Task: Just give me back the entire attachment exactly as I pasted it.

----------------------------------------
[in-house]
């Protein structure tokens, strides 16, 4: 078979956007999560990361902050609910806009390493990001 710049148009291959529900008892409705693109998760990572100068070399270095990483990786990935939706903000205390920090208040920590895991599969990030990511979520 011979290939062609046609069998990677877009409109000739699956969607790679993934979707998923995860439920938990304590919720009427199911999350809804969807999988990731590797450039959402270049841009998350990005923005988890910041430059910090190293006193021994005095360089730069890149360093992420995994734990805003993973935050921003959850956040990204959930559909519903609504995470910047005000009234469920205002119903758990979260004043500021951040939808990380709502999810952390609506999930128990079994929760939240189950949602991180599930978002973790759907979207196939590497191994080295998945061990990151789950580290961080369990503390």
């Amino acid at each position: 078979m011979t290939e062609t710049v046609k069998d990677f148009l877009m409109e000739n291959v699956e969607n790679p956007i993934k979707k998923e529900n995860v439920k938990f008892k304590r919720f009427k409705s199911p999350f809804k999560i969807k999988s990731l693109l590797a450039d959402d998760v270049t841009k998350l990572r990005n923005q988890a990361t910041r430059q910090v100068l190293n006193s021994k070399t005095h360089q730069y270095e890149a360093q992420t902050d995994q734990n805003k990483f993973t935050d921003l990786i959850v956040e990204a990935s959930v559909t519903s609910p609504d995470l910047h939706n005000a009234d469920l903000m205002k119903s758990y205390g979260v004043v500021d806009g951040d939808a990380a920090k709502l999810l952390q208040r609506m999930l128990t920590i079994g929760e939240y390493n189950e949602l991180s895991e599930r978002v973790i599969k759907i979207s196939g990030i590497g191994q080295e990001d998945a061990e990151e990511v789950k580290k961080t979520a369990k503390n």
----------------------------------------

[in-house]
């Protein structure tokens, strides 16, 4: 078979956007999560990361902050609910806009390493990001 710049148009291959529900008892409705693109998760990572100068070399270095990483990786990935939706903000205390920090208040920590895991599969990030990511979520 011979290939062609046609069998990677877009409109000739699956969607790679993934979707998923995860439920938990304590919720009427199911999350809804969807999988990731590797450039959402270049841009998350990005923005988890910041430059910090190293006193021994005095360089730069890149360093992420995994734990805003993973935050921003959850956040990204959930559909519903609504995470910047005000009234469920205002119903758990979260004043500021951040939808990380709502999810952390609506999930128990079994929760939240189950949602991180599930978002973790759907979207196939590497191994080295998945061990990151789950580290961080369990503390």
């Amino acid at each position: 078979m011979t290939e062609t710049v046609k069998d990677f148009l877009m409109e000739n291959v699956e969607n790679p956007i993934k979707k998923e529900n995860v439920k938990f008892k304590r919720f009427k409705s199911p999350f809804k999560i969807k999988s990731l693109l590797a450039d959402d998760v270049t841009k998350l990572r990005n923005q988890a990361t910041r430059q910090v100068l190293n006193s021994k070399t005095h360089q730069y270095e890149a360093q992420t902050d995994q734990n805003k990483f993973t935050d921003l990786i959850v956040e990204a990935s959930v559909t519903s609910p609504d995470l910047h939706n005000a009234d469920l903000m205002k119903s758990y205390g979260v004043v500021d806009g951040d939808a990380a920090k709502l999810l952390q208040r609506m999930l128990t920590i079994g929760e939240y390493n189950e949602l991180s895991e599930r978002v973790i599969k759907i979207s196939g990030i590497g191994q080295e990001d998945a061990e990151e990511v789950k580290k961080t979520a369990k503390n």